...based firmly in human emotion, the aim of self cultivation-- rather than negating emotion or extinguishing desire-- rather is to refine them. And, perhaps no where is this linking of beauty and virtue more pronounced than in Japan-- indeed, is this not the hallmark of Japanese traditional arts and literature?

I have been working on an editing job about the murals of Kizil. Part of the great "pearl necklace" of Buddhist murals that form a great arc across Asia, from Ajanta to unforgettable Alchi; up to Kizil, Bezeklik, Dunhuang-- straight across to the phenomenal murals at Horyuji in Nara; Kizil is said to have been perhaps one of the finest. I already wrote a bit about the lavish use of ultramarine that so stunned the German expedition team here, but thinking about the murals again today, I was imagining what it must have been like before the murals were cut out of the caves and shipped overseas. Pilgrims would have entered the cave from the blinding sunlight of the desert outside-- and much like pilgrims at the Borobudur, they would have moved along an "iconographic program": like any ritual, it would have been structured in such a way to aim at an inner transformation-- achieved bodily as one performed the ritual.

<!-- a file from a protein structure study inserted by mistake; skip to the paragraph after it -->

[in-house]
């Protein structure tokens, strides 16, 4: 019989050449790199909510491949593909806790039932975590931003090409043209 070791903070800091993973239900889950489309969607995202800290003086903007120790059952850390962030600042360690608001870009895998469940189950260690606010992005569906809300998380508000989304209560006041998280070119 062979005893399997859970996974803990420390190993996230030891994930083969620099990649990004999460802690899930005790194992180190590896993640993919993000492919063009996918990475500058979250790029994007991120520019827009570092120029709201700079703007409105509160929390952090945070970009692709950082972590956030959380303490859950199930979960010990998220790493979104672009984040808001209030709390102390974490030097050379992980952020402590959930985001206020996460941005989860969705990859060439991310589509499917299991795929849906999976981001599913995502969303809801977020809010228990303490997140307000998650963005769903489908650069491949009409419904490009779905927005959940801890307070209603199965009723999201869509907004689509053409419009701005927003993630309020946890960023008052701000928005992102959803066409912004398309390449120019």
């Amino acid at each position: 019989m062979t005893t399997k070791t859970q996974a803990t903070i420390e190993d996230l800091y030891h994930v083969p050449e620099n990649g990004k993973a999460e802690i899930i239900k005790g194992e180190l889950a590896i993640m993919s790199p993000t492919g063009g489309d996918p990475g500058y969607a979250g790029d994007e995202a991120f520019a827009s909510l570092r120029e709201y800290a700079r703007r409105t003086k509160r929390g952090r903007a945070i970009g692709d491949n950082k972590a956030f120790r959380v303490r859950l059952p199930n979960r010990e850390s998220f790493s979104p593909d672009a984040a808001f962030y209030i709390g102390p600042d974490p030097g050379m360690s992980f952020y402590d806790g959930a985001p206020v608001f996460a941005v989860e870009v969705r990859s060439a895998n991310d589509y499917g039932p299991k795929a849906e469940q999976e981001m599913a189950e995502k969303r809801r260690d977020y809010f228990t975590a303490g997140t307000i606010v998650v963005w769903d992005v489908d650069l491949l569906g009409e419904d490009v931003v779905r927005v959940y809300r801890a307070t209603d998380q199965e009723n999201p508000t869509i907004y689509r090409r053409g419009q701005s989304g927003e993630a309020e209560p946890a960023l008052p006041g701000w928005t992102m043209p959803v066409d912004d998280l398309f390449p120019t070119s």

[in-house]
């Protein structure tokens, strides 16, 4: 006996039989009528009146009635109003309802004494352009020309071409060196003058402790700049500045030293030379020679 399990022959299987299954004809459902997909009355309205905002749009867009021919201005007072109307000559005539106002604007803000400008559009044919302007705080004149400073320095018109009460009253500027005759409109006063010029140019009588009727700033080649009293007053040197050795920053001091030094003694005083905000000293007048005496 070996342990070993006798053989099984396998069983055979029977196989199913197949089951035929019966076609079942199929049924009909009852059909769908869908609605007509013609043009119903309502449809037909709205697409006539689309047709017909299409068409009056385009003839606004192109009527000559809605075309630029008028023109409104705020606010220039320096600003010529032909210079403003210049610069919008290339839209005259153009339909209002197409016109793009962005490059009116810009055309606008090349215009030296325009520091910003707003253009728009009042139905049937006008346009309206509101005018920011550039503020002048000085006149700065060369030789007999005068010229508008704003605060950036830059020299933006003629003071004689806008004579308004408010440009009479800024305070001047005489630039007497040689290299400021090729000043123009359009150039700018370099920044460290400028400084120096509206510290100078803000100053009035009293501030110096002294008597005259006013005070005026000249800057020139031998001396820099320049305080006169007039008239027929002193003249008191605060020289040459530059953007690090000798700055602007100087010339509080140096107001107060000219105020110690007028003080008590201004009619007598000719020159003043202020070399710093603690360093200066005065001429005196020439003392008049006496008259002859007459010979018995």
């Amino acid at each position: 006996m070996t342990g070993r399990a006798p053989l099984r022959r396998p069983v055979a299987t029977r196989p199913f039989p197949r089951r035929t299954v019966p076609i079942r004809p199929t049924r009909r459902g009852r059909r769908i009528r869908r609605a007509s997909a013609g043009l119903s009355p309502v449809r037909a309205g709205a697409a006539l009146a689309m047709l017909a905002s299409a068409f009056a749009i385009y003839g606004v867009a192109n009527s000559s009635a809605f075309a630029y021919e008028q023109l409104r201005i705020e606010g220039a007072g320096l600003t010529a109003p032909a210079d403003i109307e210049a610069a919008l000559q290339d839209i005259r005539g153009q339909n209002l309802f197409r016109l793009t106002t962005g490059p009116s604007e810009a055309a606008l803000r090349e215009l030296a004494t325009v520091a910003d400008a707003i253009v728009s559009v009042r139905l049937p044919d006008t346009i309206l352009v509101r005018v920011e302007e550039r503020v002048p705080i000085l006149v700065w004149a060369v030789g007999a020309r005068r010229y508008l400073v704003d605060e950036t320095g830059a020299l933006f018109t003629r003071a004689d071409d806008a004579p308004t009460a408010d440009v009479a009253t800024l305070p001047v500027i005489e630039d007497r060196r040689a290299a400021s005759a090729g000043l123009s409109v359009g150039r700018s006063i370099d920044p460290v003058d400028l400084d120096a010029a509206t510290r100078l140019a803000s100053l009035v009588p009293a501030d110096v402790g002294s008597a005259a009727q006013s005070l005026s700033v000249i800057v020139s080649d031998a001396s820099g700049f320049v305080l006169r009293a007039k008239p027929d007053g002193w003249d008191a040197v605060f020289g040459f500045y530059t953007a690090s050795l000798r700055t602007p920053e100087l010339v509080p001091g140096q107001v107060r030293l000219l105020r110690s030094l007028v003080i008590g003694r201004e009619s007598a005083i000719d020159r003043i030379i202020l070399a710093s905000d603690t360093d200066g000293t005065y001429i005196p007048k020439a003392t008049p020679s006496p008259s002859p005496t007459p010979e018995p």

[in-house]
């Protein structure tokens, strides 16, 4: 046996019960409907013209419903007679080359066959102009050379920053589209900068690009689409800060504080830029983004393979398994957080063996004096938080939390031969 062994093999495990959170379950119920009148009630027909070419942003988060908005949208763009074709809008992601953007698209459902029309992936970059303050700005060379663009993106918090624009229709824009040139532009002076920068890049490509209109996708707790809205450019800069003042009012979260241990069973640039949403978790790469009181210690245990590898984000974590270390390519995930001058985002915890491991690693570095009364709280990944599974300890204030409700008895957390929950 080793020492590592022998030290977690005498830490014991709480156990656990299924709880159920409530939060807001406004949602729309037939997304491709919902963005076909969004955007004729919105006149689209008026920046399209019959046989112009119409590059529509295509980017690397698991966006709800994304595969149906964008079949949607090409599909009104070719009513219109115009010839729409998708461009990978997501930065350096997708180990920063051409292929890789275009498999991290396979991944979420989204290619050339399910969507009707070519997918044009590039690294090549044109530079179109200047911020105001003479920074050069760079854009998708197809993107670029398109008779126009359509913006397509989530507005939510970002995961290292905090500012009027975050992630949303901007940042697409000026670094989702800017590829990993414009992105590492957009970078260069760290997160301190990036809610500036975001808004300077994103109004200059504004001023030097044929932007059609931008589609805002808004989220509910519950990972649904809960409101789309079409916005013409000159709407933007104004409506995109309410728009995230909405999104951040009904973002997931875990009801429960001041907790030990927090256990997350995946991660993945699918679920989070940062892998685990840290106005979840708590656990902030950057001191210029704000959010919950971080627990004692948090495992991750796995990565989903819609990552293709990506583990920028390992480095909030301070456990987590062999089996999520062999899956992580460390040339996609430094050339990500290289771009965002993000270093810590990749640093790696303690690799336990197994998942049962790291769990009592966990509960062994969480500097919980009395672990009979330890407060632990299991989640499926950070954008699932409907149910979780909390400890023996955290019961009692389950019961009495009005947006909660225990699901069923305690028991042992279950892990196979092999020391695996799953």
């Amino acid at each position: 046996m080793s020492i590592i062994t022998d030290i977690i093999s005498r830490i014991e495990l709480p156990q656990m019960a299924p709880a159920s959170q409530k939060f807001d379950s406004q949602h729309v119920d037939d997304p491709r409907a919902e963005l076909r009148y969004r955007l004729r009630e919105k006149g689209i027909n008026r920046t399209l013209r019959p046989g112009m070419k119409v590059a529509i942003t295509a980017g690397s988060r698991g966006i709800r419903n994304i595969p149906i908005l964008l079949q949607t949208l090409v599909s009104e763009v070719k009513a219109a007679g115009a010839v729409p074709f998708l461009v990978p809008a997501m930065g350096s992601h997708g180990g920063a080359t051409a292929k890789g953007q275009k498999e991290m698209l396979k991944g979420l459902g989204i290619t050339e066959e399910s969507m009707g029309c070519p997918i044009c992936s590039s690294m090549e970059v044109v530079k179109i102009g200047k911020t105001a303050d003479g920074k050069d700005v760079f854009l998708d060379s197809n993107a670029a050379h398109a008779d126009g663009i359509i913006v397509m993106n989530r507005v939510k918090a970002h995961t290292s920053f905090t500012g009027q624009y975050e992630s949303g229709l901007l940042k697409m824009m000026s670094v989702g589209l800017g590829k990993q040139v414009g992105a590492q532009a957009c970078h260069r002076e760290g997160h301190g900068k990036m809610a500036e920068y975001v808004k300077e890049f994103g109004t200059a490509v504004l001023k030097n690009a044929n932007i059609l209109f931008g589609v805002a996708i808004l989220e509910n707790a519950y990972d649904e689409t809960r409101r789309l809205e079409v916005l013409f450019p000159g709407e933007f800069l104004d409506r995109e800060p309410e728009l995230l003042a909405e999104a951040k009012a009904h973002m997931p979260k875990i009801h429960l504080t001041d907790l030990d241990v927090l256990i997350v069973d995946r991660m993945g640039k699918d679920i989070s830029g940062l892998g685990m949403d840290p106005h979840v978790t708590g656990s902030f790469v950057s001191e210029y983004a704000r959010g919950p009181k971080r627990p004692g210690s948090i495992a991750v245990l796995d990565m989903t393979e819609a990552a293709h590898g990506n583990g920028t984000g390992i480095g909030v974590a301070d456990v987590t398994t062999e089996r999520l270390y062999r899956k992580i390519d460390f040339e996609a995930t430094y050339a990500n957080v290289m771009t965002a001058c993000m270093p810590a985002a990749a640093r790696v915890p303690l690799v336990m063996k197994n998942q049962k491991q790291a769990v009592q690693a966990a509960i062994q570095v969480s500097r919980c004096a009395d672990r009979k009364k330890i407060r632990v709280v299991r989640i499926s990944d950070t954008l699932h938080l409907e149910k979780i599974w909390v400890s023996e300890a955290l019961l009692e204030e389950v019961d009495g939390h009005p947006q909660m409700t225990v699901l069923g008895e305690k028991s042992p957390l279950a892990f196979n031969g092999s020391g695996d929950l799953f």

Emotions (émouvoir) as that which most moves us cultivated through physical movement (practice/pilgrammage). This is the task of the Lady of Ren. And you will notice that its opposite (Enlightenment) is characterized by non-movement, stillness and extinguishing. Anyway, it's interesting to think of it that way, at least

And, you know I reserve Persian scenes for Paradise!

I am influenced more by Taoism in my reading of Te, which leads me to that notion of particularity and the full expression of particularity in Tao. A question came up in my class Monday, which we will return to today perhaps: can there be a "bad" Te-Integrity? That is, what if one's particularity is at odds with standard understandings of ethical behavior? This is a distinct possibility for Taoists, as is the subsequent sense that a "bad Te-Integrity" should be allowed to be expressed in the world - something that Confucians would very much resist.
Cheng, to my mind (and remember: I'm not a translator and do not have your experience and knowledge of the universe of meanings for these terms) is more confined than the "Integrity" suggested by Te. Cheng is more at "sincerity," especially in terms of living up to what you say. That is certainly a part of Te-integrity, but it is not all of Te-integrity.
As to Hall and Ames, you will find that they have written a lot, but Thinking Through Confucius is one of their earliest collaborations (1987) and lays out the basics of their process philosophy interpretation (I will leave it to trained philosophers to explicate that interpretation further). That is what made it "unconventional" in its time. Twenty two years ago their reading was fresh and creative. It is still controversial (i.e. immanence v. transcendence).....